Part of the blame can probably be chalked up to a general ignorance of the outside world on the part of many Americans. But I wonder if perhaps the growing tendency to combine Christianity with aggressive American nationalism blinds many American Christians to the fact that our policies are not always in the best interests of Christians living abroad. For example, support for Muslim rebels in the Balkans and the Caucasus has largely backfired as we now see how radical many of these rebels were and how badly they have treated the Christian Serbs and Russians who were unlucky enough to come under their attack. The toppling of the admittedly dreadful regime of Saddam Hussein opened up a Pandora’s Box of sectarian violence that has devastated the Iraqi Christian population, not to mention Iraqis of all faiths.  

Perhaps many American Christians have a hard time identifying with the Christians of the East because their faith may seem “alien” to people who attend megachurches or because they may not even be “real” Christians in the eyes of some “Bible-believing” folks. In any case, I hope that by learning more about oppressed Christians abroad, we can be more critical about how our policies impact these people. The invisible are now visible.

Monday, January 3, 2011

Fringe Benefits

I am not a supporter of Lyndon LaRouche or his movement, but I do sometimes read the LaRouche movement’s publications because they are rather interesting for several reasons. For one, the LaRouche movement is fiercely dedicated to the New Deal system, and pulls no punches when it comes to attacking neoliberals, whether Republicans or Democrats or non-American leaders. Some of the most powerful attacks against austerity measures that I have ever read were penned by writers at the Executive Intelligence Review. Also, I think one can discern some kind of unified ideology behind the movement, which largely seems to be based off of Lyndon LaRouche’s interpretation of Renaissance humanism, as opposed to Enlightenment or modern secular humanism. I can definitely find at least some common ground here, even though I strongly disagree with the way the LaRouche movement characterizes the Middle Ages and some great Catholic thinkers, such as G.K. Chesterton and Hilaire Belloc, mostly from a failure to understand what distributism really means.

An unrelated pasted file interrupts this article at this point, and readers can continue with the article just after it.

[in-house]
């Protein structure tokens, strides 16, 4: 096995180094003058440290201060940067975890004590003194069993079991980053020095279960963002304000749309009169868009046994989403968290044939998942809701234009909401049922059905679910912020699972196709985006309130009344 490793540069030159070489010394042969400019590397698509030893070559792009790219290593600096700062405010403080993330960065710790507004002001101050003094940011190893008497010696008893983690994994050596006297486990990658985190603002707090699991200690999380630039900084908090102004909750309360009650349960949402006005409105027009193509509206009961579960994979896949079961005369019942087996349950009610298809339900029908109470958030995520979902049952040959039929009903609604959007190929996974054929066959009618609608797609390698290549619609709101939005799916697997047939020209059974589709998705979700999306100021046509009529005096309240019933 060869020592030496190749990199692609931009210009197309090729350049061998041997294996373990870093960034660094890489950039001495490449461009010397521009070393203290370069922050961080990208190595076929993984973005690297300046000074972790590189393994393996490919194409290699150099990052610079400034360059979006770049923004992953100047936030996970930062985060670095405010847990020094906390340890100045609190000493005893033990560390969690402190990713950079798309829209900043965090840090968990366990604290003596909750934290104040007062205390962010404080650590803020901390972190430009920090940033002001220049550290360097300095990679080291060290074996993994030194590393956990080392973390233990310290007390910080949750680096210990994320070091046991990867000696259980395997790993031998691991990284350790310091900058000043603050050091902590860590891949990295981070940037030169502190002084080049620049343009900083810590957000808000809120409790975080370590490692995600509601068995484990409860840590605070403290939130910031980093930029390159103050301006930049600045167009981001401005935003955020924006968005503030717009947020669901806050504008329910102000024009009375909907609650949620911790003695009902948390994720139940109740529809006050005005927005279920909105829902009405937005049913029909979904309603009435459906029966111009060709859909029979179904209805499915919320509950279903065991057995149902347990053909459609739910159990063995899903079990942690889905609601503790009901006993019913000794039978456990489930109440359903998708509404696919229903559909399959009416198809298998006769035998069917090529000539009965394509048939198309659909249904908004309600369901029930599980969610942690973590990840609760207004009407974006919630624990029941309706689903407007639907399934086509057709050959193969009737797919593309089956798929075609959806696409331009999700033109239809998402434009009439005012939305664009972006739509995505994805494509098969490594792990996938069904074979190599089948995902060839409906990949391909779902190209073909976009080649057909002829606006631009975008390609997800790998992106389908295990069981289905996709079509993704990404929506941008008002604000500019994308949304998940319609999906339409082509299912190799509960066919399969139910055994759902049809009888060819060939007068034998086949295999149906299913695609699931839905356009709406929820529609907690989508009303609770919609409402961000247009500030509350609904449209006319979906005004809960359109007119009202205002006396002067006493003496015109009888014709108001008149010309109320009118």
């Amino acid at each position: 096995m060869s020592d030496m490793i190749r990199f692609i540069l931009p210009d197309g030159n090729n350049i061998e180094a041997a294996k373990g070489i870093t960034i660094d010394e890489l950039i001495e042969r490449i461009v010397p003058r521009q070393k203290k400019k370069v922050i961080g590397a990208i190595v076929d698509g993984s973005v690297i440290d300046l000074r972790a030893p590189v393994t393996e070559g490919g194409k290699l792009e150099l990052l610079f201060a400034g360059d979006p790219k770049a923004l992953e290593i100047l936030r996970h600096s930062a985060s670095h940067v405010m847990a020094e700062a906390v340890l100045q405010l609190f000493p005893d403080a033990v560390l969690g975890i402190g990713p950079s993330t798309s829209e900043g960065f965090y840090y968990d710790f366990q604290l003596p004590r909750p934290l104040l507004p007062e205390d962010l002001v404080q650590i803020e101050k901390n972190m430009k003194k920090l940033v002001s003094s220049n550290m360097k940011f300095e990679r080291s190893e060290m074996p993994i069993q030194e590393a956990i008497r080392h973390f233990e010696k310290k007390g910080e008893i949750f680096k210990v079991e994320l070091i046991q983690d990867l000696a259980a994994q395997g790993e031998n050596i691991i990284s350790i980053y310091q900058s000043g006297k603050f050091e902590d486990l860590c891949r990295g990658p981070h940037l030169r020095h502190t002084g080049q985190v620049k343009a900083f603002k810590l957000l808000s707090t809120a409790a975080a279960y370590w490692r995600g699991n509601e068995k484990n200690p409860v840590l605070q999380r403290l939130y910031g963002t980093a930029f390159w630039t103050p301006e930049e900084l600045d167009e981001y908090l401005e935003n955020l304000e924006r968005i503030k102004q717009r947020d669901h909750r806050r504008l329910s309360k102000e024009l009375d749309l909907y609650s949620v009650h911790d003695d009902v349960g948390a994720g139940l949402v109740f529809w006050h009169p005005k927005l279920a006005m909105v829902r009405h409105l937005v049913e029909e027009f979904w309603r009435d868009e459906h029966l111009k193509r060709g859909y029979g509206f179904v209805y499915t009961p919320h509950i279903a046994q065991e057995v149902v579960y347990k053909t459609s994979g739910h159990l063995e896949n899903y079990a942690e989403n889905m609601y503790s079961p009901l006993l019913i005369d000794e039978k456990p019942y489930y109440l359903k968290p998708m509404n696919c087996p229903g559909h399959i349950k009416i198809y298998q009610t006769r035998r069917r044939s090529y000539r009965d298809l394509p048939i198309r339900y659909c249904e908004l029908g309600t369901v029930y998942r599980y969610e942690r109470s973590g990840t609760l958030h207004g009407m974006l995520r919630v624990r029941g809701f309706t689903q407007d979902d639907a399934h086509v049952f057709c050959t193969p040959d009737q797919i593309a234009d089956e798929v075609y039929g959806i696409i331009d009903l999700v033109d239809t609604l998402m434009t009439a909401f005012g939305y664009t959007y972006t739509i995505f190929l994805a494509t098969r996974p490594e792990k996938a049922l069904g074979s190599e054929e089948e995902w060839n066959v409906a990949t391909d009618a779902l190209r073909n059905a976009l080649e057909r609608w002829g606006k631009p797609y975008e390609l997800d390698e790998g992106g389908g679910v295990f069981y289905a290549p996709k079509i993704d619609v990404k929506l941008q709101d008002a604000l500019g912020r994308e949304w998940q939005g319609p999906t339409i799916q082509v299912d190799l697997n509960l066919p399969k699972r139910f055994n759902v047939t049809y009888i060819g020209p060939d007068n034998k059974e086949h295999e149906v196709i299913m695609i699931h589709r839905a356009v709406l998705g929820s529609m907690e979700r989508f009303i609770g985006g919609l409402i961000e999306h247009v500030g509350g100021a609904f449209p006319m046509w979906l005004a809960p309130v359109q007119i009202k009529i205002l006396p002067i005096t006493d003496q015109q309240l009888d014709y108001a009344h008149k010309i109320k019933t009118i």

But what has really caught my attention was the recent announcement that six “LaRouche Democrats” will be running for office in 2012. While I don’t think the LaRouche movement has much of a chance to win a great deal of political power, isn’t it interesting that somebody like Lyndon LaRouche and his movement represent what so many New Deal Democrats have been longing for? A commitment to infrastructure development, domestic manufacturing, opposition to fiscal austerity that crushes the old and robs the young of their future, and support for muscular financial regulation are all part of the LaRouche movement platform. How many major Democrats have been as vocally supportive of such New Deal ideas? 

Yet, I still can’t support the LaRouche movement. The wild conspiracy theories, the bizarre hatred of the British monarchy and general anti-British bigotry (I know the constant use of the term “British Empire” is supposed to refer to some nefarious international financial cabal that just happens to be operating out of the City of London, but I still get the sense that the antipathy for Britain runs much deeper than that) as well as reports about the movement being cult-like and involved in shady financial dealings and other odd activities leads me to reject the LaRouche movement.

Still, I think it is telling that men like Lyndon LaRouche and Ron Paul (so great on so many subjects, but his support for Austrian School economics is a major letdown for left-populists like myself) often make more sense than more “mainstream” politicians. Both men and their movements are a mix of good and bad ideas from a populist perspective, but I can understand their attraction. In an age of “triangulation” and other forms of corrupt, totally unprincipled politics, it is not surprising that fringe figures are becoming more compelling to the average citizen.